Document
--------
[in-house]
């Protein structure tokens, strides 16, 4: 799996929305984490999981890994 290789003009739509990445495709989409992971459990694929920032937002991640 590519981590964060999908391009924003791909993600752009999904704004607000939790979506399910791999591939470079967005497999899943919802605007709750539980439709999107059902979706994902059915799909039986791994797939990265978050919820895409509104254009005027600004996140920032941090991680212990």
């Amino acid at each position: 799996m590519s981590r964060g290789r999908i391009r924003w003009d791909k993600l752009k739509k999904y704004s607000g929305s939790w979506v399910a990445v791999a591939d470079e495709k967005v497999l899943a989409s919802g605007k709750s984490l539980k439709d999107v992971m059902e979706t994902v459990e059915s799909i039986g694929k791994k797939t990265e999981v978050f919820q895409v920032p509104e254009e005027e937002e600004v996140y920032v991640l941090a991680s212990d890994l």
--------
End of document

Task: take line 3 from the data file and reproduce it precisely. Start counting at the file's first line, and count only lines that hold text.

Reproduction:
């Amino acid at each position: 799996m590519s981590r964060g290789r999908i391009r924003w003009d791909k993600l752009k739509k999904y704004s607000g929305s939790w979506v399910a990445v791999a591939d470079e495709k967005v497999l899943a989409s919802g605007k709750s984490l539980k439709d999107v992971m059902e979706t994902v459990e059915s799909i039986g694929k791994k797939t990265e999981v978050f919820q895409v920032p509104e254009e005027e937002e600004v996140y920032v991640l941090a991680s212990d890994l």